Prenatal yoga can be a great way to prepare for childbirth. We asked a seasoned hot power yoga practitioner and mother of two—Holly Allgaier—for her advice when considering practicing while pregnant.
Holly in her yoga studio with her kiddos
When Holly got pregnant, she had to figure out on her own how to keep her baby and herself safe while maintaining my yoga practice. As a hot power yoga teacher, she knew this was particularly important, since power yoga can be rigorous, especially in a heated space. As she did more research, she realized how much there was to learn. She wanted to empower everyone to continue yoga during pregnancy because it can provide so many important benefits: supporting pregnancy, labor and postpartum healing, but she also worried about harming her students, so she wanted to get better informed about how to help. During her second pregnancy, she completed a 90-hour Prenatal Yoga teacher training, building upon her experience of practicing yoga while expecting. It's her goal to best support Mamas during their individual journey and beyond.
Pregnancy and Yoga
Pregnancy can be such a bizarre time, as our bodies become unrecognizable and do all kinds of weird and uncomfortable things that are beyond our control. Whether you are someone who loves to work out, can’t stand exercise, or anywhere in between, yoga can be a wonderful option for pretty much everyone during pregnancy. Prenatal yoga is a safe and healthy form of exercise and helps to soothe the body through the discomforts of pregnancy. Having a regular yoga practice during pregnancy can help to prepare your body and mind for labor, because keeping physically fit and strong throughout your pregnancy will certainly help lead to an easier birth. Another important part of prenatal yoga is breath work. Holly always makes sure to include a breathing technique in each class, which can be used during pregnancy and labor. Prenatal yoga is also a wonderful way to connect with other mamas to be, whether in your physical community or in an online space.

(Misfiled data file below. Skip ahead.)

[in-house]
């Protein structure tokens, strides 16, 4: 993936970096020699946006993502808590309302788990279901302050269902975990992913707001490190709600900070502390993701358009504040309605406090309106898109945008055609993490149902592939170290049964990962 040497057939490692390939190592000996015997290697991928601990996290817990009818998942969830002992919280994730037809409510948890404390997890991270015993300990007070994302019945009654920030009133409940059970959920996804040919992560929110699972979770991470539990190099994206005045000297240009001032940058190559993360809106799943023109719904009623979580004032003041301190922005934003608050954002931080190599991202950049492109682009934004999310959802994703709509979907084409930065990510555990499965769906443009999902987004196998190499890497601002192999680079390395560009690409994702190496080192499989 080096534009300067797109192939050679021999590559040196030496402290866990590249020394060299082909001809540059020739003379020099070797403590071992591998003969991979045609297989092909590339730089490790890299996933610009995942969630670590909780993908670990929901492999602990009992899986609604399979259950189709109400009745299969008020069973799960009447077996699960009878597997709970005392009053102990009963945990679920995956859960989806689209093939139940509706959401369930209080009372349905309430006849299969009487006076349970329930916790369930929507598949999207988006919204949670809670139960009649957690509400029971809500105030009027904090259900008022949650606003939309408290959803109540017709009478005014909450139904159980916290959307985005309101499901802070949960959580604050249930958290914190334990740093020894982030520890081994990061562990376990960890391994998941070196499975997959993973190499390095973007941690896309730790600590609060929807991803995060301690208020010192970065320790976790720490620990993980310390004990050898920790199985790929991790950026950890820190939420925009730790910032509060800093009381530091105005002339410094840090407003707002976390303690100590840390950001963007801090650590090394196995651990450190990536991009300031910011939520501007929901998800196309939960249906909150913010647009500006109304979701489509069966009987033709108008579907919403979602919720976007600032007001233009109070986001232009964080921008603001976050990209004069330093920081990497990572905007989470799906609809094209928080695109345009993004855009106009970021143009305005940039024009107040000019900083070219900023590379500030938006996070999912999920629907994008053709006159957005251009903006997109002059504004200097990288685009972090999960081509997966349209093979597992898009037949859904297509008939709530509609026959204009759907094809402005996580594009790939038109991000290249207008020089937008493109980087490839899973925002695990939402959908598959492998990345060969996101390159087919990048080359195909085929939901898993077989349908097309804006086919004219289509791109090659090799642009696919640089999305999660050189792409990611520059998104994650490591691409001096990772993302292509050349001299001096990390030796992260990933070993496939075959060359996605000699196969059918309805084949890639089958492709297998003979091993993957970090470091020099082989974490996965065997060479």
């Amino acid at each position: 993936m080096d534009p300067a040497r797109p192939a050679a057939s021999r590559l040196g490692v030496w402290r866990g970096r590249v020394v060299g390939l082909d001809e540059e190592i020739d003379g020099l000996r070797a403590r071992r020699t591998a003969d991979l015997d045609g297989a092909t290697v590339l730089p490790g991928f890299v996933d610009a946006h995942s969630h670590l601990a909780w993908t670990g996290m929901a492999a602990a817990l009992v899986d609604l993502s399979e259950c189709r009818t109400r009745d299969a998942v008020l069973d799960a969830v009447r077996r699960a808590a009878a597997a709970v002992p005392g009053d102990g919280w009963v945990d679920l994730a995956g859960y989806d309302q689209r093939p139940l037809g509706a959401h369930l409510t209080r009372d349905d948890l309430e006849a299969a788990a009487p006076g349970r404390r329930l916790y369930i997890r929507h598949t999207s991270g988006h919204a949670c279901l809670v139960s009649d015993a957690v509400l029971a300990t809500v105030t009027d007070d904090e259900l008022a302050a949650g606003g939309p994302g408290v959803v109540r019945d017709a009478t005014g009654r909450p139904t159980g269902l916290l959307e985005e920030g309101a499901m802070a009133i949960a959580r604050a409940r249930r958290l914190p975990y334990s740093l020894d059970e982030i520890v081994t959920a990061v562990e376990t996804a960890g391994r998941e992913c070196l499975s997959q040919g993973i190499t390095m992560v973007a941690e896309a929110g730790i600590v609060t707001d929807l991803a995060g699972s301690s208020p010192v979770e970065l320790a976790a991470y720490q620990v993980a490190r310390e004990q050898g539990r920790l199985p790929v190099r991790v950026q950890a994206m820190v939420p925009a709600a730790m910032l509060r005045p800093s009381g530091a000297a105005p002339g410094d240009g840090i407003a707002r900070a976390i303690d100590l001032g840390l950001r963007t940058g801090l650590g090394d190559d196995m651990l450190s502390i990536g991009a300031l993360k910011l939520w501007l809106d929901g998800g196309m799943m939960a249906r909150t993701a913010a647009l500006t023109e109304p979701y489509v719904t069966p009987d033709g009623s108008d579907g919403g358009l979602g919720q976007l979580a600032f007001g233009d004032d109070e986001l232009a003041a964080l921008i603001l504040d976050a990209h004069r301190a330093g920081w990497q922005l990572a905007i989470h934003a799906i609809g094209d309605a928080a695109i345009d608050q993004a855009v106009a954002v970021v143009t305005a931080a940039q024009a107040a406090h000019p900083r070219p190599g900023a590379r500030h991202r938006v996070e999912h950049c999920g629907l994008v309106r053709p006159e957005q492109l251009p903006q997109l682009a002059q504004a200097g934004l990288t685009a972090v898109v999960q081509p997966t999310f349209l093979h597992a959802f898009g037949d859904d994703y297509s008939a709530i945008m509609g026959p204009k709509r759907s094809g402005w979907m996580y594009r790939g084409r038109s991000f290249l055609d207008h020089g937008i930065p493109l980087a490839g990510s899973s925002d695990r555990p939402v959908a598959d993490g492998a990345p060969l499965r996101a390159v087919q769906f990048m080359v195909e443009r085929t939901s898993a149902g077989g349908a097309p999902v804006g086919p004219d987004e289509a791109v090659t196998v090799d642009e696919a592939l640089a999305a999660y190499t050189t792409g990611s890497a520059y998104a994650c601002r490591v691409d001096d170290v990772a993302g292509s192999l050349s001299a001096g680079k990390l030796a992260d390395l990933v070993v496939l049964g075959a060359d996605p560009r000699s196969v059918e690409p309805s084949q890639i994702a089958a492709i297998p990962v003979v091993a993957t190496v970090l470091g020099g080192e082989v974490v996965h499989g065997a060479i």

What You Need to Practice
Prenatal yoga does not require much in the way of preparation or gear. Absolutely no experience is needed. Comfy clothes are a must, so wear whatever you can move in comfortably. A yoga mat can be helpful, but not necessary, as well as yoga blocks and bolsters–pillows, blankets, and books work too. In Holly's yoga classes she do a lot of poses using the wall or a chair. An exercise ball can be a fabulous tool for pregnancy and also something you can use during labor and even postpartum, but again, not necessary.
Practicing Throughout Pregnancy
For the most part, during the first trimester of pregnancy, you can continue any exercise (including yoga) you were doing before pregnancy. Of course make sure to check with your healthcare provider for your specific body. As you progress in your pregnancy, a few yoga poses to avoid are belly down positions and deep twists in the abdomen. Inversions and deep backbends are not typically taught in a prenatal yoga class, but are safe to continue if you are an experienced practitioner and these still feel comfortable. Blocks, pillows and blankets can help a lot for moving more easily through a yoga practice, whether it is specifically prenatal or another type of class.
A few of Holly's favorite poses for pregnant bodies are hands and knees, hip circles and figure-eights (on knees, or standing), lunges and squats, half pigeon and other hip openers, and of course the ever-important pelvic floor toning.
To find a prenatal yoga class, check out your local yoga studios or hospitals to see if they have any in-person offerings, or try some free classes on Youtube. You can sign up for Holly's classes here, which are currently virtual, but should be in person by the fall–if you happen to be in Western Massachusetts.